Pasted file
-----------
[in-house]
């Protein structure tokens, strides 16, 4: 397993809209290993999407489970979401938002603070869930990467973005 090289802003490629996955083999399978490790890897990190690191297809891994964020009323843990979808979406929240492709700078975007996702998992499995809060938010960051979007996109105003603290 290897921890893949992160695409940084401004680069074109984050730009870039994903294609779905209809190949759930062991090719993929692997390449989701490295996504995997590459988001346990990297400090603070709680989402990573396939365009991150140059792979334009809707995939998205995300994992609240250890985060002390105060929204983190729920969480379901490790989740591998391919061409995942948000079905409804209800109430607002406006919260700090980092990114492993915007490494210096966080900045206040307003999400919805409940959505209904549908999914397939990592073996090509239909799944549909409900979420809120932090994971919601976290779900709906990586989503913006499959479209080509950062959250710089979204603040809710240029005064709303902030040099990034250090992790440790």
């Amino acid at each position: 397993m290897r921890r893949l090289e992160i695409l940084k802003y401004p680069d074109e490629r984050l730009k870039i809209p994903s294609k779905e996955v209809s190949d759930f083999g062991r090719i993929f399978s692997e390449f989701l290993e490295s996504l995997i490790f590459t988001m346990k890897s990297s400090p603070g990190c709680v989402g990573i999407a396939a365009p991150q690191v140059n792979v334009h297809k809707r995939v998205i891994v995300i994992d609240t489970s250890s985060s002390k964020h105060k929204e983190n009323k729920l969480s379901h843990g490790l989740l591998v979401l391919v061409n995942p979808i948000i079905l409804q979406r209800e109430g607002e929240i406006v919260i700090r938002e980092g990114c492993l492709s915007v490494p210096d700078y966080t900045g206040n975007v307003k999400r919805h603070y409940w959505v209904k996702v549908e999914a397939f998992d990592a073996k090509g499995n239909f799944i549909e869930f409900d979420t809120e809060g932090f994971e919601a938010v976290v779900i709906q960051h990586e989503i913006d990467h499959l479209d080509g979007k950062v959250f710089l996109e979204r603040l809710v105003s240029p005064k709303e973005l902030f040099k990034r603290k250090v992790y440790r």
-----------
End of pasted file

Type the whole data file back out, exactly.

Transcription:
[in-house]
């Protein structure tokens, strides 16, 4: 397993809209290993999407489970979401938002603070869930990467973005 090289802003490629996955083999399978490790890897990190690191297809891994964020009323843990979808979406929240492709700078975007996702998992499995809060938010960051979007996109105003603290 290897921890893949992160695409940084401004680069074109984050730009870039994903294609779905209809190949759930062991090719993929692997390449989701490295996504995997590459988001346990990297400090603070709680989402990573396939365009991150140059792979334009809707995939998205995300994992609240250890985060002390105060929204983190729920969480379901490790989740591998391919061409995942948000079905409804209800109430607002406006919260700090980092990114492993915007490494210096966080900045206040307003999400919805409940959505209904549908999914397939990592073996090509239909799944549909409900979420809120932090994971919601976290779900709906990586989503913006499959479209080509950062959250710089979204603040809710240029005064709303902030040099990034250090992790440790």
């Amino acid at each position: 397993m290897r921890r893949l090289e992160i695409l940084k802003y401004p680069d074109e490629r984050l730009k870039i809209p994903s294609k779905e996955v209809s190949d759930f083999g062991r090719i993929f399978s692997e390449f989701l290993e490295s996504l995997i490790f590459t988001m346990k890897s990297s400090p603070g990190c709680v989402g990573i999407a396939a365009p991150q690191v140059n792979v334009h297809k809707r995939v998205i891994v995300i994992d609240t489970s250890s985060s002390k964020h105060k929204e983190n009323k729920l969480s379901h843990g490790l989740l591998v979401l391919v061409n995942p979808i948000i079905l409804q979406r209800e109430g607002e929240i406006v919260i700090r938002e980092g990114c492993l492709s915007v490494p210096d700078y966080t900045g206040n975007v307003k999400r919805h603070y409940w959505v209904k996702v549908e999914a397939f998992d990592a073996k090509g499995n239909f799944i549909e869930f409900d979420t809120e809060g932090f994971e919601a938010v976290v779900i709906q960051h990586e989503i913006d990467h499959l479209d080509g979007k950062v959250f710089l996109e979204r603040l809710v105003s240029p005064k709303e973005l902030f040099k990034r603290k250090v992790y440790r």